Instead, she brushes off the issue and returns to snacking, explaining that in 13 years, she’s never regretted relocating her family from Beverly Hills, Calif., to a sleepy community on a golf course in Osprey.
“It was total culture shock,” she says of the move. “But I wanted to raise my kids away from the spotlight. I needed a break from show biz.”

A testament to her career in show business covers the walls of her foyer.

An impressive mixed-bag of magazine covers, movie posters and tabloid features, the wall of fame includes everything from Landers’ 1983 clothed “Playboy” pictorial to the 2006 Sarasota-based adventure flick, “Circus Island,” that she co-wrote and co-directed with her mother and sister, Judy Landers.

Many of the magazines were published in Germany, where Landers is still a hot pop singer.

“It’s like a secret career that no one knows about in the U.S.,” she says of her celebrity status in Europe.

That doesn’t mean the paparazzi don’t still trail her in Los Angeles.

“It’s fun every now and then to have that attention,” Landers says. “It makes you appreciate the peace and quiet when you come home. It’s a different world here. You don’t have to be done up to take out your trash. It’s nice to chill out and have a normal life.”

Does that mean she has no interest in returning to “Dallas” for the remake slated to premiere this summer on TNT?

Landers blushes. Of course she wants to be back on “Dallas.”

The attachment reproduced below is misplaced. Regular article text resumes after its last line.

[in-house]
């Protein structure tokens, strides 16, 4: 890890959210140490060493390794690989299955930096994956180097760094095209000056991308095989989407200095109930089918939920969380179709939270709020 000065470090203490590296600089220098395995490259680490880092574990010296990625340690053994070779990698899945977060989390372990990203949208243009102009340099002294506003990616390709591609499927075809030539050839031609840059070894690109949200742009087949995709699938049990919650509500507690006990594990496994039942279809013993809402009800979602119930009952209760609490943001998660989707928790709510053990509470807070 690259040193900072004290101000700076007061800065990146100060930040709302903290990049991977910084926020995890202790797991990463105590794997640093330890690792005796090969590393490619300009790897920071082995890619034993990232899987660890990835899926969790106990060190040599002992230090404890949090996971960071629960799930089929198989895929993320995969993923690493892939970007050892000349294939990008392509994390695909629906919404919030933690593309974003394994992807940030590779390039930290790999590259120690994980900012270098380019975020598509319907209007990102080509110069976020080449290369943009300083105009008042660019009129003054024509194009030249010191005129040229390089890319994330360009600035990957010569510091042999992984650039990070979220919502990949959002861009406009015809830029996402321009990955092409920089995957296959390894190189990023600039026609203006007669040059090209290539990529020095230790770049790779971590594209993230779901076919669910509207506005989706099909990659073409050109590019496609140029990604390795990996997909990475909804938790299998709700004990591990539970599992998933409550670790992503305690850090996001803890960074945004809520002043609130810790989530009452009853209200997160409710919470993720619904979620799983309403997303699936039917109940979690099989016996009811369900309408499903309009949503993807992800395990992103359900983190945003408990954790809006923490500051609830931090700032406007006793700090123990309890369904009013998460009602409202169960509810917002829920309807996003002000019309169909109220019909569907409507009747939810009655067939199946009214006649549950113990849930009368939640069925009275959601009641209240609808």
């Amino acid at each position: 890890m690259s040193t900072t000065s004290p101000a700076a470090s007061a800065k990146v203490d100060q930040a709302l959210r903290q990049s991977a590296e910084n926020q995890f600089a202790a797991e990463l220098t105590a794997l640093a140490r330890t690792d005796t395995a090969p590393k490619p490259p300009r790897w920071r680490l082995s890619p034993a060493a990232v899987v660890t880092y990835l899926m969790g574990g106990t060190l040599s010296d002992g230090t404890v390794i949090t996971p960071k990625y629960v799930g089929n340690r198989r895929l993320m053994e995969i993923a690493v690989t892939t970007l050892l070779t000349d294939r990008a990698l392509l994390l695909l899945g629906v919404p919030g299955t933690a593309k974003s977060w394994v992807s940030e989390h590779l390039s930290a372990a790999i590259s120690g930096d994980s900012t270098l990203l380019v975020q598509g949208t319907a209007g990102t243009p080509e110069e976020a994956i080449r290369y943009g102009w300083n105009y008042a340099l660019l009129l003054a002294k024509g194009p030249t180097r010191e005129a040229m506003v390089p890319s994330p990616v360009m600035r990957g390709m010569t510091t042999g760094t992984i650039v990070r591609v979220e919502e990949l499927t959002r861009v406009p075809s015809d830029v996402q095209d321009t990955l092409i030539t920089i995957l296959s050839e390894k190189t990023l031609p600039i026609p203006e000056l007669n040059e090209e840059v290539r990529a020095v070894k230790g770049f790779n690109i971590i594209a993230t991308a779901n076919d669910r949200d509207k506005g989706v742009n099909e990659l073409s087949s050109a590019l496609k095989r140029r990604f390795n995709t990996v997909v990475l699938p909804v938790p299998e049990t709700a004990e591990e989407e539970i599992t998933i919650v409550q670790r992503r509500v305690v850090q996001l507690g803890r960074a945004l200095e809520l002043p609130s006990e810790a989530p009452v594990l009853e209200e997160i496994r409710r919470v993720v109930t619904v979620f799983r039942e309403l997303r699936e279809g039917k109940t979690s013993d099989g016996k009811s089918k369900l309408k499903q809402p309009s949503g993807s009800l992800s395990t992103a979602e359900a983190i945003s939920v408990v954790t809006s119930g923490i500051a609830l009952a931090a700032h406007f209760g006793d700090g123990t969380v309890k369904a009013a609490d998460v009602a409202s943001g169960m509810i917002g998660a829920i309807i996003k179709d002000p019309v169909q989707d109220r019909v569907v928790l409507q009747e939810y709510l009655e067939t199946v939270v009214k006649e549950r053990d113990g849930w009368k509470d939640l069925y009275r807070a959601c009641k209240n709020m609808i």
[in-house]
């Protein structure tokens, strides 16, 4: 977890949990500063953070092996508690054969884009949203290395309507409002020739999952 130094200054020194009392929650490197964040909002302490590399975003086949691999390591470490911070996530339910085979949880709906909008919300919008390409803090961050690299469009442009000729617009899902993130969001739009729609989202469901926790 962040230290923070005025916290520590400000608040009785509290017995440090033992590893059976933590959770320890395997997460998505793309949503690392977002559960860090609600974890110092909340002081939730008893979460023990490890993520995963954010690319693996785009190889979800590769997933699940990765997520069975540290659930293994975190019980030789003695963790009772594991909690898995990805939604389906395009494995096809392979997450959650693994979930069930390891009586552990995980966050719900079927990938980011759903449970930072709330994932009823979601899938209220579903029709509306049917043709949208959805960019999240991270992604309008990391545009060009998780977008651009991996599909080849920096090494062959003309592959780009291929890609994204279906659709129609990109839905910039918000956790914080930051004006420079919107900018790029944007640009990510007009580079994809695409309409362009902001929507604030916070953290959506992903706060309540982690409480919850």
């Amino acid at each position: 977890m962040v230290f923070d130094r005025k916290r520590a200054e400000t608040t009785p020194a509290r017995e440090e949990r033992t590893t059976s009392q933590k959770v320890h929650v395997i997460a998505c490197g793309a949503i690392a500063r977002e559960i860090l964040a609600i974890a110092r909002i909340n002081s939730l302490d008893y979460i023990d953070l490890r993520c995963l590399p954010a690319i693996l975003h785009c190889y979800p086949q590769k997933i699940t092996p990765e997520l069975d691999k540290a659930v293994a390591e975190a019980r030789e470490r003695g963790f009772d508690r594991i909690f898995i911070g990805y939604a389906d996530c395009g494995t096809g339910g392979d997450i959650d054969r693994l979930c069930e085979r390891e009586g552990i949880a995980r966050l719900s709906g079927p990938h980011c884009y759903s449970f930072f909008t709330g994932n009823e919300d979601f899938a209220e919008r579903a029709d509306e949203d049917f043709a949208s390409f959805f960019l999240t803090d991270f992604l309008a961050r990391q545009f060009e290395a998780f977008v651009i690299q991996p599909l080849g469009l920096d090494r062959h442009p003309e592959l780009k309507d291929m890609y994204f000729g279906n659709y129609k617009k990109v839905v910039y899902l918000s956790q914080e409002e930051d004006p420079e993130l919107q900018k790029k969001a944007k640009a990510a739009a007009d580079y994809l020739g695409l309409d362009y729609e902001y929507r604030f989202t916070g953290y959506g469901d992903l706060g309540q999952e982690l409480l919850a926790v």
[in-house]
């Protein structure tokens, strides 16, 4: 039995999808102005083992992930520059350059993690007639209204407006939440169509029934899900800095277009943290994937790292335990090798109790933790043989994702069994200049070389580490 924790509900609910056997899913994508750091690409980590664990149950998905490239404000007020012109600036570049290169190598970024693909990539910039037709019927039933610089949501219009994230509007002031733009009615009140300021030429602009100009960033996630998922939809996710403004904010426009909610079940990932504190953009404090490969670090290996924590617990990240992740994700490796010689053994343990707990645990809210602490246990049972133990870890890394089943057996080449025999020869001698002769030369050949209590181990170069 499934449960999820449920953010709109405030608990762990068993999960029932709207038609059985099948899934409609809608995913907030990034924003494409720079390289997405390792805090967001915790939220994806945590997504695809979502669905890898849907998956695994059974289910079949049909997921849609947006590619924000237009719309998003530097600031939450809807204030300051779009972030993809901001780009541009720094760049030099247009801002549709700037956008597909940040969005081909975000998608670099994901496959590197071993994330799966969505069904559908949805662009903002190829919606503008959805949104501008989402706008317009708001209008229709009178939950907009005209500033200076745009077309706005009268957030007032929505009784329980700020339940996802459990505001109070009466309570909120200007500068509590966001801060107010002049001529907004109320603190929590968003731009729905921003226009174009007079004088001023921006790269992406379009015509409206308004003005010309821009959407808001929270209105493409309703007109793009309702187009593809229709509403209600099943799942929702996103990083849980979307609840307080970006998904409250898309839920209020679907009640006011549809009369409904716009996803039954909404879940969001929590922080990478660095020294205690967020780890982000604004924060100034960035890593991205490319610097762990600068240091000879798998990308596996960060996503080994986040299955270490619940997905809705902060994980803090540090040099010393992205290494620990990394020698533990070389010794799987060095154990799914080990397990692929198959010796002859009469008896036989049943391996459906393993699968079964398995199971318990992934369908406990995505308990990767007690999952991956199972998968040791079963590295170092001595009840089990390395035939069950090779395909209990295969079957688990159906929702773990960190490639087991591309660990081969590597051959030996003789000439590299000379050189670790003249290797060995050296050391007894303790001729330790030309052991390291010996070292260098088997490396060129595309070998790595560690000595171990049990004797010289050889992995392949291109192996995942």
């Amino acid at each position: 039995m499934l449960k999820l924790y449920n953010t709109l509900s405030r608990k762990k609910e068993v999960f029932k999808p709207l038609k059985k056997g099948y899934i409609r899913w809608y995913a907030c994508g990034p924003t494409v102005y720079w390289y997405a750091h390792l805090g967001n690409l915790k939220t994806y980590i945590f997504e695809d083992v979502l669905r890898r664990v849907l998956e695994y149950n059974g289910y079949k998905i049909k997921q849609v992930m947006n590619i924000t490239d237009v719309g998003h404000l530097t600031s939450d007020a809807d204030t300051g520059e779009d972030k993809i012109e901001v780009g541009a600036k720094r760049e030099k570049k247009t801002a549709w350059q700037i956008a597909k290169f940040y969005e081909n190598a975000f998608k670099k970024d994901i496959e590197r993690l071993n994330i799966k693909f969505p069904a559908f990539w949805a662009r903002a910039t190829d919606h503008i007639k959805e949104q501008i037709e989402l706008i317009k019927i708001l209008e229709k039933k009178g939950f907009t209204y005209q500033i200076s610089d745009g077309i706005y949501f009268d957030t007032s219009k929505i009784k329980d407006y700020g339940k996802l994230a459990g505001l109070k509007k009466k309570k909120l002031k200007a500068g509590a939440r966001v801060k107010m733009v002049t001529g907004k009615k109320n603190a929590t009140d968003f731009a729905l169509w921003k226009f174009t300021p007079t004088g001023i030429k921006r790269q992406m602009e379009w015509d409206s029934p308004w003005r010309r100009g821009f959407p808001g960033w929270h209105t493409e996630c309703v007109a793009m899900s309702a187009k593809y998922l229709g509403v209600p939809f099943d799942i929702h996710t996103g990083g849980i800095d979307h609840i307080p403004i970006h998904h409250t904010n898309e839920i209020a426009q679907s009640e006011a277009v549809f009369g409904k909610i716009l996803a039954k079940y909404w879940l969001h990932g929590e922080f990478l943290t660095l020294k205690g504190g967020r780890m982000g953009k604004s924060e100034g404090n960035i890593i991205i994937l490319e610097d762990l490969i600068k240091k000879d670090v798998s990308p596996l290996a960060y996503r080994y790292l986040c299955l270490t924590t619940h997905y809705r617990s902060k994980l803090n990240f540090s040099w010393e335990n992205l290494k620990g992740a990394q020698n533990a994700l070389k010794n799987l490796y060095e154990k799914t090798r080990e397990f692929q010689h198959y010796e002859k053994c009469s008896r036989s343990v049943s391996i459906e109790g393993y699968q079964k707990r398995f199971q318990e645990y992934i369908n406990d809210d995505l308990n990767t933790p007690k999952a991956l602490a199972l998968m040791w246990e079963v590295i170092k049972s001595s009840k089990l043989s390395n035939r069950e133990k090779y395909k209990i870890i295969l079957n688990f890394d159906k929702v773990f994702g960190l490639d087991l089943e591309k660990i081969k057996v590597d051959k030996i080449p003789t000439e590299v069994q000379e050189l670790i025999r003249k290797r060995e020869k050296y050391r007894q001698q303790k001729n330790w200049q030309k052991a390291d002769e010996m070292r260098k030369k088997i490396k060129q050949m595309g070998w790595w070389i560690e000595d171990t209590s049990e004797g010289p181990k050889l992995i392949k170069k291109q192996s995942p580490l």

And, yes, she’s familiar with the Facebook fan page dedicated to the cause: “Bring Audrey Landers Back to Dallas on TNT.”

It’s up to 6,272 likes.

She says producers have already talked to her about appearing in a cliffhanger at the end of the first season.

As for whether we’ll finally find out who shot J.R., the actress can’t say.

“I can tell you one thing,” she says. “It wasn’t me.”

The Players Theatre will host a “T&A Soiree” at 7 p.m. Monday, Feb. 20. Named after Landers’ musical number in the film version of “A Chorus Line,” the fundraiser will feature a performance by the singer/actress and her son, budding pop star Daniel Landers, as well as commentary by her mother and longtime manager, Ruth Landers. Single tickets are $65 or $100 for two. The evening will include a pre-show reception and live auction. All proceeds will benefit The Players Theatre. For more information, call 365-2494. “A Chorus Line” opens Feb. 15 and runs though March 4.

• The Landers family filmed several episodes of a reality show for the E! Network. They opted out of the project when producers suggested they spice things up by faking arguments and posing for “Playboy.”
• Landers’ 18-year-old twins, Daniel and Adam, graduated from Pine View School.
• Landers last major TV role was in 2008, on the cable network crime drama “Burn Notice.”
• Landers’ early television credits include “The Love Boat,” “Fantasy Island,” “One Life to Live” and “The Dukes of Hazzard.”
• Landers, together with her sister and mother, co-created the children’s TV series “The Huggabug Club,” which ran from 1995 to 2000 on PBS.